This flexible degree enables students to carry out critical analysis of some of society's most powerful media: literature, film and television. You will explore the ways in which film and television relate to history, culture and identity, in addition to studying major areas of English literature.Entry RequirementsUCAS Tariff - 320 points, from:GCE A and AS-level Tariff points typically from 3 A-levels together with either 1 AS-level or Extended Project Qualification (typical offer BBC, including Grade B in English, plus a C in either an AS or EPQ). General Studies/Critical Thinking accepted.Irish Tariff points from 5 subjects.Scottish Tariff points from 3 Advanced Highers plus 1 Higher.Advanced Diploma Tariff points in Creative and Media or Public Services, including A-level English at Grade B for Additional and Specialist Learning. Extended project in a related subject preferred.BTEC ND DDM in a related subject.IB Diploma 32 points.
For all of the above, 5 GCSEs or equivalent at Grade C or above are also required, to include English.Access: Pass in a related subject.Course AimsThis flexible degree enables students to carry out critical analysis of some of society's most powerful media - literature, film and television. You will explore the ways in which film and television relate to history, culture and identity, in addition to studying major areas of English literature. You will develop an informed understanding of current debates in both these fields and are encouraged to explore your own ideas and interests.Course ContentEnglishThis degree aims to provide you with a varied, challenging, and enjoyable programme which will engage you in in-depth study of major areas of English literature, whilst developing an informed understanding of current debates in the subject.
It is designed to develop your ability to read texts in increasingly complex and diverse ways. You will explore literature by looking at its structures and forms as well as the varying contexts in which it is produced and read. Students examine the relations between writer, text and reader and interrogate the ways in which contexts shape and affect interpretation of varieties of texts. Choice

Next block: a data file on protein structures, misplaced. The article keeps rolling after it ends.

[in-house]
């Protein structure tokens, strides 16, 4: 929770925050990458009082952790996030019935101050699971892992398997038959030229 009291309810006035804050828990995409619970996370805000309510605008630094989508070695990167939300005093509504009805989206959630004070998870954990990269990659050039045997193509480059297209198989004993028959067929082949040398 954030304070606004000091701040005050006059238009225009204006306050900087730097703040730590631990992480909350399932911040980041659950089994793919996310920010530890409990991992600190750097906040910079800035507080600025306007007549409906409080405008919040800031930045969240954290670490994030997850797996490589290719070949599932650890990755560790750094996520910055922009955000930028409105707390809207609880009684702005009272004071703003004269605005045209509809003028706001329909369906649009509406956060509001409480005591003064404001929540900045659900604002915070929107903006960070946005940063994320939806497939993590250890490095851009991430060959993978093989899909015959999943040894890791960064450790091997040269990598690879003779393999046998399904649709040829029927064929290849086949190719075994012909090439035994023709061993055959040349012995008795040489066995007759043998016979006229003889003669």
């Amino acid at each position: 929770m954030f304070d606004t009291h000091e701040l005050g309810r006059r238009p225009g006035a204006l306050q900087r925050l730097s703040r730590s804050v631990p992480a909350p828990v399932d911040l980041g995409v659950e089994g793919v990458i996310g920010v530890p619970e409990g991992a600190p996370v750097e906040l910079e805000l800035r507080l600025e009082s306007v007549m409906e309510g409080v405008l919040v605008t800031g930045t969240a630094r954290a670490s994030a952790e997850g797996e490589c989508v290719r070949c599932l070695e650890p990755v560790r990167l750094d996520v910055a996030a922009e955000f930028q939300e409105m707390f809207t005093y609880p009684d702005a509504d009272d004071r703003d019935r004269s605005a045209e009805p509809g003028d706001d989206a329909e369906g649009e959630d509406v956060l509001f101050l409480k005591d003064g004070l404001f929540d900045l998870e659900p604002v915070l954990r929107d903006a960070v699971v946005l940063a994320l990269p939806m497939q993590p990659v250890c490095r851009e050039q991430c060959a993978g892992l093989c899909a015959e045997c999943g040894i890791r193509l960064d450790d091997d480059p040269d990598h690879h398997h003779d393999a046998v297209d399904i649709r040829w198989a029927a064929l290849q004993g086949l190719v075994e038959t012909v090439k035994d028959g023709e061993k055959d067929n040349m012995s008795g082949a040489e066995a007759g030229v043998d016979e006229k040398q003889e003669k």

There are opportunities for specialisation through a wide range of options which you may select according to your own particular tastes and interests, be they in contemporary poetry, drama, fiction, in literatures of the past or in literatures from cultures remote from our own.Flexibility
There is only one compulsory module, and that is at Level 1. It deals with the most important approaches to criticism and theory that inform English studies in universities throughout the country. As such, it acts as a foundation for your other English studies. Other modules concentrate on different approaches to poetry, dramatic text and prose.
We also offer modules which concentrate on periods and themes: myth and romance; Shakespeare and his contemporaries; the multicultural context; gender and writing; the 1950s. You may, in addition, opt for a creative writing module and there is general support given in the development of writing skills. Levels 2/3
At these levels you will select a minimum of three out of five core modules which provide key elements of English literary study: the Renaissance; Shakespeare; Romantic poetry; the 19th century novel; and Modernism. In addition you may choose from a wide range of modules on topics such as contemporary writing; post-colonial writing; American confessional poetry; the Pre-Raphaelites and their circle; Victorian literature and culture. There is also an advanced module in creative writing.Film and TelevisionYou will study film and television texts from a range of disciplinary and interdisciplinary perspectives and develop the critical and technological vocabularies and theoretical frameworks with which to conduct close textual and contextual analysis. Limited opportunities will be available for practical work, but significantly less so than is the case for single honour students.